Definition of seaway in English:

seaway

Line breaks: sea¦way
Pronunciation: /ˈsiːweɪ
 
/

noun

  • 1An inland waterway capable of accommodating seagoing ships.
    More example sentences
    • After 1903 and improvements to the St. Lawrence waterway, larger ships or ‘canalers’ could navigate the seaway.
    • Canada is every bit as vulnerable, experts say, at its ports, docks, canals, lakes, and seaways.
    • Every battle ever fought there was fought over control of the seaway.
  • 1.1A natural channel connecting two areas of sea.
    More example sentences
    • Continental displacements led to changes in the configurations of the oceans, and seaways opened and closed.
    • In the annual cycle experiments, however, low winter insolation causes the seaways to freeze.
    • Cook charted the coasts and seaways of Canada, the St Lawrence Channel and the coasts of Nova Scotia and Newfoundland.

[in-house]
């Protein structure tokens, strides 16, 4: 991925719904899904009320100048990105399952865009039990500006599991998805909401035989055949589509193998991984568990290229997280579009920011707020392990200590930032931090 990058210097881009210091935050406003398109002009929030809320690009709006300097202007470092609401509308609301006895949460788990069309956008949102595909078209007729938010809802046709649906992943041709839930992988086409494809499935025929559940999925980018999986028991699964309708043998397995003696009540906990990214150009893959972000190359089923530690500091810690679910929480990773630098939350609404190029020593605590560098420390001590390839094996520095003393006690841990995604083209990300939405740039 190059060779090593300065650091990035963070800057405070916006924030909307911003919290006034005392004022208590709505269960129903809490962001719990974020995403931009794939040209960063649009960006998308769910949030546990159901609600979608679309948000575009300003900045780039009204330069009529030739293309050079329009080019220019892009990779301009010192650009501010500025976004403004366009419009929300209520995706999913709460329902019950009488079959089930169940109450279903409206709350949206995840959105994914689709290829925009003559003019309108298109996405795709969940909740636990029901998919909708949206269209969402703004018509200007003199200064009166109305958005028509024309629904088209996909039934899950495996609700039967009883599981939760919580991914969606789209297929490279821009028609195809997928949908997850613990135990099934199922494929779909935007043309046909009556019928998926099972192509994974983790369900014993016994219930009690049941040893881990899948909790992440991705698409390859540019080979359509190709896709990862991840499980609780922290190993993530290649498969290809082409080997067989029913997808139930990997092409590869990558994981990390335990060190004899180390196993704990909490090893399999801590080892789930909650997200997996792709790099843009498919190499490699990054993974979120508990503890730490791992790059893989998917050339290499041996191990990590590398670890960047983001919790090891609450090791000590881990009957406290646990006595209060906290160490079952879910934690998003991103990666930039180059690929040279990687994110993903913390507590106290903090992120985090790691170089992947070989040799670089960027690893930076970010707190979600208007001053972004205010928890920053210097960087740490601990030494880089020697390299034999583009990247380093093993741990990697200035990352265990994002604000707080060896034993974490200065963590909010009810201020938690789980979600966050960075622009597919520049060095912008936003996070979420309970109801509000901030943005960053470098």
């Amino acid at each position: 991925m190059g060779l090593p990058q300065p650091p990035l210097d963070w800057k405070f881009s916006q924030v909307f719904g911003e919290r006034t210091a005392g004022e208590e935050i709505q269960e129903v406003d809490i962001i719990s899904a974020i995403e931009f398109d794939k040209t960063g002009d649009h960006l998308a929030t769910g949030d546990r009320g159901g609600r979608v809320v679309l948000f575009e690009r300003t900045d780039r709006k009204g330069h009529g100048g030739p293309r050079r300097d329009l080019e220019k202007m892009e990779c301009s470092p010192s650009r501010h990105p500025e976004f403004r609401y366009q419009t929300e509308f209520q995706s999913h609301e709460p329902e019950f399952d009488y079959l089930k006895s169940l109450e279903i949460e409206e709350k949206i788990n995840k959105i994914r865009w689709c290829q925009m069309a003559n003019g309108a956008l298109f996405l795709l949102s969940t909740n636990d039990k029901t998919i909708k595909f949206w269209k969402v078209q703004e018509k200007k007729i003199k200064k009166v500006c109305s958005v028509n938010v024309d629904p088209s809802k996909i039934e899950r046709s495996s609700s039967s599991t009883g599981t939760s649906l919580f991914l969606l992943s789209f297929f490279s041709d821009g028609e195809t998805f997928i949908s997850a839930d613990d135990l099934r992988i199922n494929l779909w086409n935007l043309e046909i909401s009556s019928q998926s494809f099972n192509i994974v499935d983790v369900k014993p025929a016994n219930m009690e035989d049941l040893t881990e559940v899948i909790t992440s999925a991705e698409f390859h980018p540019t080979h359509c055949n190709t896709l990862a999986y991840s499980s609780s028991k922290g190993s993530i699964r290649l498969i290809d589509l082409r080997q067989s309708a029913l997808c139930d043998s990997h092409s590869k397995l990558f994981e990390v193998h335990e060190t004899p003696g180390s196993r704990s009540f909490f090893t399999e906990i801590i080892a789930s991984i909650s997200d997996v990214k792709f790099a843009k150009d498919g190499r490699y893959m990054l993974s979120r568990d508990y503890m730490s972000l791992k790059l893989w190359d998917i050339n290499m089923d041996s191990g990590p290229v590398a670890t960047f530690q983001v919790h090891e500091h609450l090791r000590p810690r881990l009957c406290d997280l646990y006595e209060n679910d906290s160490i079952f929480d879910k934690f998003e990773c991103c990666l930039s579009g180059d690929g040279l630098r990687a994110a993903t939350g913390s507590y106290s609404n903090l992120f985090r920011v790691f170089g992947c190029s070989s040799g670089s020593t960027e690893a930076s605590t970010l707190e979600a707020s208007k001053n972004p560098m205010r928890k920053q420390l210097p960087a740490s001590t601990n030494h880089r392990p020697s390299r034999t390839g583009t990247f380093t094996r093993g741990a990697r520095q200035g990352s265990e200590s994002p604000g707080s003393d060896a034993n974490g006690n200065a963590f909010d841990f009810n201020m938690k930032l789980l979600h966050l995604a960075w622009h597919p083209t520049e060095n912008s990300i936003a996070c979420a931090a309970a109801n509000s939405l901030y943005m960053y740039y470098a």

• 1.2A route across the sea used by ships.
    More example sentences
    • Unfortunately we need two miles of seaway to stop our ship and our rudder is jammed, hence we cannot change course.
    • In a dangerous combat situation, or even a crowded seaway, this can provide a huge advantage.
    • Columbus set out to find a new seaway to India and he ended up discovering America.
  • 2 [in singular] A rough sea in which to sail: with the engine mounted amidship, the boat pitches less in a seaway
    More example sentences
    • This number results from a formula that is intended to represent a boat's expected motion in a seaway.
    • The dog boats were also small in comparison to their opponents but rode better in a seaway.
    • In general, the safety of a ship in a seaway is related to three major safety parameters - structural safety, overturning stability, and seakeeping quality.

More definitions of seaway

Definition of seaway in:

Get more from Oxford Dictionaries

Subscribe to remove adverts and access premium resources

Word of the day tortie
Pronunciation: ˈtɔːtiː
noun
a tortoiseshell cat